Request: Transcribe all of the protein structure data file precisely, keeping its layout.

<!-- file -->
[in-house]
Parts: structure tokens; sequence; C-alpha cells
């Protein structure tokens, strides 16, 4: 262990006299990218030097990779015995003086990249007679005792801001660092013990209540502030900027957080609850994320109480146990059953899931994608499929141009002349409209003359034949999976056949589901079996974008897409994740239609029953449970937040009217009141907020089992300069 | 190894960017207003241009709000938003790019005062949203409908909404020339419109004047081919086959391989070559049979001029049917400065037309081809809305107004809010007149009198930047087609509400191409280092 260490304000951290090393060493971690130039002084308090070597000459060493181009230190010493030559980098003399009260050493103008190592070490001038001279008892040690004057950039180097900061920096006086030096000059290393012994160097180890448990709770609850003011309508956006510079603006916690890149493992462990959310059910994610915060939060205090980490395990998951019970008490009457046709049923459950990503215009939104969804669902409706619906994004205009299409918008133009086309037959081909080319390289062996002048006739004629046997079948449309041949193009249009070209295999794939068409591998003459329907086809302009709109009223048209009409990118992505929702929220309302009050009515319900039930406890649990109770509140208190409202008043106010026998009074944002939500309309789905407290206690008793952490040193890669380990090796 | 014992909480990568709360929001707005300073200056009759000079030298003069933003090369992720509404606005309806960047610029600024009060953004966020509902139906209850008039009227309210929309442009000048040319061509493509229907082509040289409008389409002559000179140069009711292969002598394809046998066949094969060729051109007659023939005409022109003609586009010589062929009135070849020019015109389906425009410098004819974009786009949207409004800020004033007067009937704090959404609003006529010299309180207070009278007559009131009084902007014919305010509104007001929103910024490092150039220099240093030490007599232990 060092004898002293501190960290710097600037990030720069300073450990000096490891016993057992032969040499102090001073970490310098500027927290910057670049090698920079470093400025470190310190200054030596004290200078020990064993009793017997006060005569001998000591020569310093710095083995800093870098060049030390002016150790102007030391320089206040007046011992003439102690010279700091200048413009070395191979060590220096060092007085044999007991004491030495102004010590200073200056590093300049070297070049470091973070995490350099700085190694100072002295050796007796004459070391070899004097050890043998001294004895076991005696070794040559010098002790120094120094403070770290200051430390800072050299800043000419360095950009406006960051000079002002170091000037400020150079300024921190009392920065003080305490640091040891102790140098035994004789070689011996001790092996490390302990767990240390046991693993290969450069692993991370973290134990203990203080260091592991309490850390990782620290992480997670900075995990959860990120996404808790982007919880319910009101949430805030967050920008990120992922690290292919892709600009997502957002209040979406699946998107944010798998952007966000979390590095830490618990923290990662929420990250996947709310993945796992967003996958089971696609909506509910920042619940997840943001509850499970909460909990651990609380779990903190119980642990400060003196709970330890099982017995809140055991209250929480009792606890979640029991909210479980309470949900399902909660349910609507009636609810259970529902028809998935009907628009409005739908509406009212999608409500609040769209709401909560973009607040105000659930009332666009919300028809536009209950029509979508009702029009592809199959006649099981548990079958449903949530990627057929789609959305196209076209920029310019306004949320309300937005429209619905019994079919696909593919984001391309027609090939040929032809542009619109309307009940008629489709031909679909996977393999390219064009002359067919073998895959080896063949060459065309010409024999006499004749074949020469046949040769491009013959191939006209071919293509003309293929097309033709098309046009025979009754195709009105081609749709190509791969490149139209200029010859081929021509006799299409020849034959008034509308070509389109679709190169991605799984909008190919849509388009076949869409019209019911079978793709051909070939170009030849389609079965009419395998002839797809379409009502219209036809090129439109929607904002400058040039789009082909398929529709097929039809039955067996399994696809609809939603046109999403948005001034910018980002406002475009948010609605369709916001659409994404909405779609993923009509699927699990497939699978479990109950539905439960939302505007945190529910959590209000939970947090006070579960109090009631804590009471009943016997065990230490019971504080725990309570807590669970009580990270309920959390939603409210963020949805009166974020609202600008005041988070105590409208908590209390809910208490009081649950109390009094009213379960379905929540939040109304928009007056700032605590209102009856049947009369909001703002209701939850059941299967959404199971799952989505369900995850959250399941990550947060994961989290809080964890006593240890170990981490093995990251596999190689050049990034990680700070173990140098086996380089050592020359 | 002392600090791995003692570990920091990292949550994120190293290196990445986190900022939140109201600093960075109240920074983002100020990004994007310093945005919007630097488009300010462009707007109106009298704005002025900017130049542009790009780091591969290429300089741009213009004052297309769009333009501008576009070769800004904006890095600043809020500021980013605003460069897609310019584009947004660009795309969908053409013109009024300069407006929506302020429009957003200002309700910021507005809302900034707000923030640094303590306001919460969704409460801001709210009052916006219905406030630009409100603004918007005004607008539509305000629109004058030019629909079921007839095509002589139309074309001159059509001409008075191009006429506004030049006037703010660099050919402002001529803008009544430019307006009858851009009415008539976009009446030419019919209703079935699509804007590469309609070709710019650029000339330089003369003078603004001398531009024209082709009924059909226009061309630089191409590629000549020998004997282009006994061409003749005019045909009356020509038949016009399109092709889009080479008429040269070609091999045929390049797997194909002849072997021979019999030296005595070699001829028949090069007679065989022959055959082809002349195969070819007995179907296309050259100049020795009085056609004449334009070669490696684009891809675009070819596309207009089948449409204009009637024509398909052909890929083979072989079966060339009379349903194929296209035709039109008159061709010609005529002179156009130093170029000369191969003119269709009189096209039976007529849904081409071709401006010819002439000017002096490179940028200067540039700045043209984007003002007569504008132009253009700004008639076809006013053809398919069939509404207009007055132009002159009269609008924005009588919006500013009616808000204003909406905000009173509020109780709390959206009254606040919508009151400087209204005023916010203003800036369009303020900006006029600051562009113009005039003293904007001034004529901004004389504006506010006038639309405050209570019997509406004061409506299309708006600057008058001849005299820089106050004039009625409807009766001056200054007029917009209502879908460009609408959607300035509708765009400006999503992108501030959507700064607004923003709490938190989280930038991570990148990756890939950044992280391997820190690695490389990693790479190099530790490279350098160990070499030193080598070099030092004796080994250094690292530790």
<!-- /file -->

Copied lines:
[in-house]
Parts: structure tokens; sequence; C-alpha cells
């Protein structure tokens, strides 16, 4: 262990006299990218030097990779015995003086990249007679005792801001660092013990209540502030900027957080609850994320109480146990059953899931994608499929141009002349409209003359034949999976056949589901079996974008897409994740239609029953449970937040009217009141907020089992300069 | 190894960017207003241009709000938003790019005062949203409908909404020339419109004047081919086959391989070559049979001029049917400065037309081809809305107004809010007149009198930047087609509400191409280092 260490304000951290090393060493971690130039002084308090070597000459060493181009230190010493030559980098003399009260050493103008190592070490001038001279008892040690004057950039180097900061920096006086030096000059290393012994160097180890448990709770609850003011309508956006510079603006916690890149493992462990959310059910994610915060939060205090980490395990998951019970008490009457046709049923459950990503215009939104969804669902409706619906994004205009299409918008133009086309037959081909080319390289062996002048006739004629046997079948449309041949193009249009070209295999794939068409591998003459329907086809302009709109009223048209009409990118992505929702929220309302009050009515319900039930406890649990109770509140208190409202008043106010026998009074944002939500309309789905407290206690008793952490040193890669380990090796 | 014992909480990568709360929001707005300073200056009759000079030298003069933003090369992720509404606005309806960047610029600024009060953004966020509902139906209850008039009227309210929309442009000048040319061509493509229907082509040289409008389409002559000179140069009711292969002598394809046998066949094969060729051109007659023939005409022109003609586009010589062929009135070849020019015109389906425009410098004819974009786009949207409004800020004033007067009937704090959404609003006529010299309180207070009278007559009131009084902007014919305010509104007001929103910024490092150039220099240093030490007599232990 060092004898002293501190960290710097600037990030720069300073450990000096490891016993057992032969040499102090001073970490310098500027927290910057670049090698920079470093400025470190310190200054030596004290200078020990064993009793017997006060005569001998000591020569310093710095083995800093870098060049030390002016150790102007030391320089206040007046011992003439102690010279700091200048413009070395191979060590220096060092007085044999007991004491030495102004010590200073200056590093300049070297070049470091973070995490350099700085190694100072002295050796007796004459070391070899004097050890043998001294004895076991005696070794040559010098002790120094120094403070770290200051430390800072050299800043000419360095950009406006960051000079002002170091000037400020150079300024921190009392920065003080305490640091040891102790140098035994004789070689011996001790092996490390302990767990240390046991693993290969450069692993991370973290134990203990203080260091592991309490850390990782620290992480997670900075995990959860990120996404808790982007919880319910009101949430805030967050920008990120992922690290292919892709600009997502957002209040979406699946998107944010798998952007966000979390590095830490618990923290990662929420990250996947709310993945796992967003996958089971696609909506509910920042619940997840943001509850499970909460909990651990609380779990903190119980642990400060003196709970330890099982017995809140055991209250929480009792606890979640029991909210479980309470949900399902909660349910609507009636609810259970529902028809998935009907628009409005739908509406009212999608409500609040769209709401909560973009607040105000659930009332666009919300028809536009209950029509979508009702029009592809199959006649099981548990079958449903949530990627057929789609959305196209076209920029310019306004949320309300937005429209619905019994079919696909593919984001391309027609090939040929032809542009619109309307009940008629489709031909679909996977393999390219064009002359067919073998895959080896063949060459065309010409024999006499004749074949020469046949040769491009013959191939006209071919293509003309293929097309033709098309046009025979009754195709009105081609749709190509791969490149139209200029010859081929021509006799299409020849034959008034509308070509389109679709190169991605799984909008190919849509388009076949869409019209019911079978793709051909070939170009030849389609079965009419395998002839797809379409009502219209036809090129439109929607904002400058040039789009082909398929529709097929039809039955067996399994696809609809939603046109999403948005001034910018980002406002475009948010609605369709916001659409994404909405779609993923009509699927699990497939699978479990109950539905439960939302505007945190529910959590209000939970947090006070579960109090009631804590009471009943016997065990230490019971504080725990309570807590669970009580990270309920959390939603409210963020949805009166974020609202600008005041988070105590409208908590209390809910208490009081649950109390009094009213379960379905929540939040109304928009007056700032605590209102009856049947009369909001703002209701939850059941299967959404199971799952989505369900995850959250399941990550947060994961989290809080964890006593240890170990981490093995990251596999190689050049990034990680700070173990140098086996380089050592020359 | 002392600090791995003692570990920091990292949550994120190293290196990445986190900022939140109201600093960075109240920074983002100020990004994007310093945005919007630097488009300010462009707007109106009298704005002025900017130049542009790009780091591969290429300089741009213009004052297309769009333009501008576009070769800004904006890095600043809020500021980013605003460069897609310019584009947004660009795309969908053409013109009024300069407006929506302020429009957003200002309700910021507005809302900034707000923030640094303590306001919460969704409460801001709210009052916006219905406030630009409100603004918007005004607008539509305000629109004058030019629909079921007839095509002589139309074309001159059509001409008075191009006429506004030049006037703010660099050919402002001529803008009544430019307006009858851009009415008539976009009446030419019919209703079935699509804007590469309609070709710019650029000339330089003369003078603004001398531009024209082709009924059909226009061309630089191409590629000549020998004997282009006994061409003749005019045909009356020509038949016009399109092709889009080479008429040269070609091999045929390049797997194909002849072997021979019999030296005595070699001829028949090069007679065989022959055959082809002349195969070819007995179907296309050259100049020795009085056609004449334009070669490696684009891809675009070819596309207009089948449409204009009637024509398909052909890929083979072989079966060339009379349903194929296209035709039109008159061709010609005529002179156009130093170029000369191969003119269709009189096209039976007529849904081409071709401006010819002439000017002096490179940028200067540039700045043209984007003002007569504008132009253009700004008639076809006013053809398919069939509404207009007055132009002159009269609008924005009588919006500013009616808000204003909406905000009173509020109780709390959206009254606040919508009151400087209204005023916010203003800036369009303020900006006029600051562009113009005039003293904007001034004529901004004389504006506010006038639309405050209570019997509406004061409506299309708006600057008058001849005299820089106050004039009625409807009766001056200054007029917009209502879908460009609408959607300035509708765009400006999503992108501030959507700064607004923003709490938190989280930038991570990148990756890939950044992280391997820190690695490389990693790479190099530790490279350098160990070499030193080598070099030092004796080994250094690292530790």